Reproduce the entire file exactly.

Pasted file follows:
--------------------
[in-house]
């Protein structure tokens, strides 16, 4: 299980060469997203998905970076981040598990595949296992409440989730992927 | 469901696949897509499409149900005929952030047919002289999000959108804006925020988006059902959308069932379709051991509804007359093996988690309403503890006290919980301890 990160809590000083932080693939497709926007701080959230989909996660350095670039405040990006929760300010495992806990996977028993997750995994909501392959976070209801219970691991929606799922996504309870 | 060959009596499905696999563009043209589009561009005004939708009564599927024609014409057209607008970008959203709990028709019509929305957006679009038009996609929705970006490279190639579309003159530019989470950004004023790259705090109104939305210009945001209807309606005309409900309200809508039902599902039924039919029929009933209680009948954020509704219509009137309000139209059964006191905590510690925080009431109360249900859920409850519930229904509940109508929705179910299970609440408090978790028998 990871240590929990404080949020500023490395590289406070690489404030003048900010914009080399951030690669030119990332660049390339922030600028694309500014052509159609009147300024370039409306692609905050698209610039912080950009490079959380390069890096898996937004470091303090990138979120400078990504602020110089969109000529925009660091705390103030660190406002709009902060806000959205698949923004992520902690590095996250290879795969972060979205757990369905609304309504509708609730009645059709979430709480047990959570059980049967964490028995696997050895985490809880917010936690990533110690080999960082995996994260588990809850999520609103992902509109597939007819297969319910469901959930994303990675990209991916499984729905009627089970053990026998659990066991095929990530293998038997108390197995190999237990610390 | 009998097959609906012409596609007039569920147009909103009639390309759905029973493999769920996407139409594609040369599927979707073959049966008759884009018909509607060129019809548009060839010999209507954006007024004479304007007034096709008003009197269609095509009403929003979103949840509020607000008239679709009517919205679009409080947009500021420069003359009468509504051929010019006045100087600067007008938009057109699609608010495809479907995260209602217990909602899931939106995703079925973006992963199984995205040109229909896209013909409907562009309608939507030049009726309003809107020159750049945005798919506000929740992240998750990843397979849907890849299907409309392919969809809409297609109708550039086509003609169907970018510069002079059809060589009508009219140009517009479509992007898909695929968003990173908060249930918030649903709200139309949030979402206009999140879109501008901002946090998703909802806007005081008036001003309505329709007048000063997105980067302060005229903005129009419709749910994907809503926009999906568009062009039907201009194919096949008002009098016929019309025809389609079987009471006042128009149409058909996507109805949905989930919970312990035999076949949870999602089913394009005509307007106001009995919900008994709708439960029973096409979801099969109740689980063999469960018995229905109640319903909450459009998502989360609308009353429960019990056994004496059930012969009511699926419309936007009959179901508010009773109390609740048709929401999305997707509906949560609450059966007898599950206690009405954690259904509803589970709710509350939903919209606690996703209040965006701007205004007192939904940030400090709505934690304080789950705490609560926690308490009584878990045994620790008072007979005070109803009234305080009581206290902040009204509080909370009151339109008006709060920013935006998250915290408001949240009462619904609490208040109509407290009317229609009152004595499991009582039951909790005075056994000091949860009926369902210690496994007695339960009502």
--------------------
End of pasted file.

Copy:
[in-house]
């Protein structure tokens, strides 16, 4: 299980060469997203998905970076981040598990595949296992409440989730992927 | 469901696949897509499409149900005929952030047919002289999000959108804006925020988006059902959308069932379709051991509804007359093996988690309403503890006290919980301890 990160809590000083932080693939497709926007701080959230989909996660350095670039405040990006929760300010495992806990996977028993997750995994909501392959976070209801219970691991929606799922996504309870 | 060959009596499905696999563009043209589009561009005004939708009564599927024609014409057209607008970008959203709990028709019509929305957006679009038009996609929705970006490279190639579309003159530019989470950004004023790259705090109104939305210009945001209807309606005309409900309200809508039902599902039924039919029929009933209680009948954020509704219509009137309000139209059964006191905590510690925080009431109360249900859920409850519930229904509940109508929705179910299970609440408090978790028998 990871240590929990404080949020500023490395590289406070690489404030003048900010914009080399951030690669030119990332660049390339922030600028694309500014052509159609009147300024370039409306692609905050698209610039912080950009490079959380390069890096898996937004470091303090990138979120400078990504602020110089969109000529925009660091705390103030660190406002709009902060806000959205698949923004992520902690590095996250290879795969972060979205757990369905609304309504509708609730009645059709979430709480047990959570059980049967964490028995696997050895985490809880917010936690990533110690080999960082995996994260588990809850999520609103992902509109597939007819297969319910469901959930994303990675990209991916499984729905009627089970053990026998659990066991095929990530293998038997108390197995190999237990610390 | 009998097959609906012409596609007039569920147009909103009639390309759905029973493999769920996407139409594609040369599927979707073959049966008759884009018909509607060129019809548009060839010999209507954006007024004479304007007034096709008003009197269609095509009403929003979103949840509020607000008239679709009517919205679009409080947009500021420069003359009468509504051929010019006045100087600067007008938009057109699609608010495809479907995260209602217990909602899931939106995703079925973006992963199984995205040109229909896209013909409907562009309608939507030049009726309003809107020159750049945005798919506000929740992240998750990843397979849907890849299907409309392919969809809409297609109708550039086509003609169907970018510069002079059809060589009508009219140009517009479509992007898909695929968003990173908060249930918030649903709200139309949030979402206009999140879109501008901002946090998703909802806007005081008036001003309505329709007048000063997105980067302060005229903005129009419709749910994907809503926009999906568009062009039907201009194919096949008002009098016929019309025809389609079987009471006042128009149409058909996507109805949905989930919970312990035999076949949870999602089913394009005509307007106001009995919900008994709708439960029973096409979801099969109740689980063999469960018995229905109640319903909450459009998502989360609308009353429960019990056994004496059930012969009511699926419309936007009959179901508010009773109390609740048709929401999305997707509906949560609450059966007898599950206690009405954690259904509803589970709710509350939903919209606690996703209040965006701007205004007192939904940030400090709505934690304080789950705490609560926690308490009584878990045994620790008072007979005070109803009234305080009581206290902040009204509080909370009151339109008006709060920013935006998250915290408001949240009462619904609490208040109509407290009317229609009152004595499991009582039951909790005075056994000091949860009926369902210690496994007695339960009502």